The Best Swimming Holes in New England’s Parks

New Hampshire
New Hampshire | © Andrew K. Smith / Flickr
Photo of Christopher Crosby
29 September 2018

If you’re headed to one of New England’s state or national parks in the summer and think you know everything that the area has to offer, think again. Here are the secret getaways that the local people won’t give away – an insider’s guide to the hideaway swimming holes to cool off in as the temperatures climb.

Franconia Falls, Lincoln, New Hampshire

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Graudons-FranconiaFalls-2018 (1) copy
Franconia Falls | © Stephanie Graudons, Great Range Frames

Nestled in the heart of the White Mountains, Franconia Notch State Park is a spectacular notch in the mountains for travelers to pass through. With stunning, steep gorges, waterfalls and lakes, the state park’s ample camping makes it family-friendly and a hiker’s paradise. If you’re looking to cool off, Franconia Falls features a series of small waterfalls cascading into deep pools. After an easy, flat 3mi (4.8km) hike along the Franconia Brook, the water passes through a set of channels before emptying into deep pools. Natural waterslides make fun shoots for the adventurous, while the best swimming hole is a mere 400ft (121.9m) upstream from the main falls, where a 3ft (0.9m) flume sprays into a 20ft (6m) basin.

Gulf Hagas, Maine

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Billings Falls in the Gulf Hagas, Maine
Billings Falls in the Gulf Hagas, Maine | © Fredlyfish4 / WikiCommons
Hikers braving Mount Katahdin in Baxter State Park can unwind at Gulf Hagas, a stunning gorge maintained by the National Park Service. Known as the ‘Grand Canyon of the East,’ Gulf Hagas sees the west branch of the Pleasant River drop some 500ft (152.4m) over the course of 3mi (4.8km), creating unique, corkscrew-shaped waterfalls and fishing holes accessible by hiking along a rim trail. For a less intense experience, head over to Buttermilk Falls, an enormous, Olympic-pool-size basin so-named for the pillowy foam that the waterfall churns. After wading a river and hiking the rim of the ‘canyon,’ the trail descends to Buttermilk Falls, a large bowl of clean, black water and a perfect place to relax after your trek.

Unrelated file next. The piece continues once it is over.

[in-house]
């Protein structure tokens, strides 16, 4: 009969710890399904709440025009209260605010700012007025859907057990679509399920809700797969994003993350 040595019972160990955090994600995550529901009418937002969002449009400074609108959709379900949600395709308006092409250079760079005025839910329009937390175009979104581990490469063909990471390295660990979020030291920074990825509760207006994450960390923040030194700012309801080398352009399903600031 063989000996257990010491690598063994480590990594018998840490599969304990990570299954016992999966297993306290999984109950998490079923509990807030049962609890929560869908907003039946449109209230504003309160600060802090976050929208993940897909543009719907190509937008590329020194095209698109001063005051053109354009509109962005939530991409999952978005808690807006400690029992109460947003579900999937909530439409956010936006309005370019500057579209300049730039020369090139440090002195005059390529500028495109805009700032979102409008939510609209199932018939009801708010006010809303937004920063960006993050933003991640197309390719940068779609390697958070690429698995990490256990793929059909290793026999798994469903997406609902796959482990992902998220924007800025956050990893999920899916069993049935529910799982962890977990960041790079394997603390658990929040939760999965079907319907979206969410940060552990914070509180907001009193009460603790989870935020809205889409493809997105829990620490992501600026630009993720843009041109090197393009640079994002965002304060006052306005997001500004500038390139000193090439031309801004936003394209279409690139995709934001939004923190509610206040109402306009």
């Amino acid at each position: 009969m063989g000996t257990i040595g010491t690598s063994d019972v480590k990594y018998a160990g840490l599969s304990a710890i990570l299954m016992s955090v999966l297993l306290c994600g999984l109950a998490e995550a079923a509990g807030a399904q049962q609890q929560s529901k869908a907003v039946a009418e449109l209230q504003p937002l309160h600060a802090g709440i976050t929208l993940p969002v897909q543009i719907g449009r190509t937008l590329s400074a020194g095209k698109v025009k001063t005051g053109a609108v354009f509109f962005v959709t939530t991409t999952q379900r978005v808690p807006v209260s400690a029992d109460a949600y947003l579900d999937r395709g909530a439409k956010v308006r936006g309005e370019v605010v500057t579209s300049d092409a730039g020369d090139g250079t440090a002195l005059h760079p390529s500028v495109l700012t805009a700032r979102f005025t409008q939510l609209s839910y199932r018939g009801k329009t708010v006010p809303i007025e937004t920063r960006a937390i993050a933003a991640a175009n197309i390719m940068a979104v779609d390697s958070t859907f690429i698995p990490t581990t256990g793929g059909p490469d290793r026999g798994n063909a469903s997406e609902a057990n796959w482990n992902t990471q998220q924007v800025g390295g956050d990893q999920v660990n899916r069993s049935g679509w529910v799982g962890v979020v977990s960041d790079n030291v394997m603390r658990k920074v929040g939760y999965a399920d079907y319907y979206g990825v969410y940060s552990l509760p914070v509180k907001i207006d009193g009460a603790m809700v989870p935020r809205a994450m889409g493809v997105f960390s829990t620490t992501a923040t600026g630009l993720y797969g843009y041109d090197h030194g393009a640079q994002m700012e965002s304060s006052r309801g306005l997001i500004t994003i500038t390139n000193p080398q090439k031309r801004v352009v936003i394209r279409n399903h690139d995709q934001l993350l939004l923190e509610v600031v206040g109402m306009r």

Enders Falls, Granby, Connecticut

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Enders Falls
Enders Falls | © Dave Ouellette / Flickr

Comprising five falls in one short stretch, Enders Falls State Park in Connecticut lies northwest of the capital, Hartford, in forested wetlands. In the summer, the tallest drop sees water horsetail down a 30ft (9.1m) plunge into a wide, oval pool. In other parts, the water snakes through gorges before emptying. The hike into the lowest falls is a short 0.3mi (0.4km) from the road.

Lakewood Pond, Acadia National Park

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While tourists head to Sand Beach and Echo Lake, local people know this small, trout-stocked pond is the best place to escape for a swim. Large cliffs provide perches for jumping, while a nearby sandy beach is ideal for sunbathing. In the summer, the trails to the pond are bordered by wild blueberry bushes. This hidden gem lies at the end of an unmarked road in Acadia National Park, a short drive from most of the major sights.

Warren Falls, Warren, Vermont

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The Mad River squeezes through a number of tight passes, but long-time locals lounge on sunny slabs at Warren Falls. Graceful cliffs reaching above green-tinted waters are ideal for jumping. This gem attracts visitors, but the number of smaller falls shelter travelers seeking a private spot. The hike takes five minutes and is a 0.1mi (0.2km) trot from a parking spot.

Bellevue Falls, Adams, Massachusetts

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The area outside Mt. Greylock State Reservation and Savoy Mountain State Forest boasts a massive, deep pool that requires no cliff-jumping encouragement. A short trek from the road (you pass through a cemetery), the falls are bounded by a hardwood forest that gives way to sunny, rocky slabs.

Fort Wetherill State Park, Jamestown, Rhode Island

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Across the harbor from the much busier Fort Adams State Park, Fort Wetherill is a rarity – a sheltered but uncrowded sandy beach. Its intimate size discourages crowds, while the towering, 100ft (30.4m) cliffs frame the waters beautifully. The area is popular with scuba divers, but there’s much more to explore, including an abandoned fort and nearby trails.

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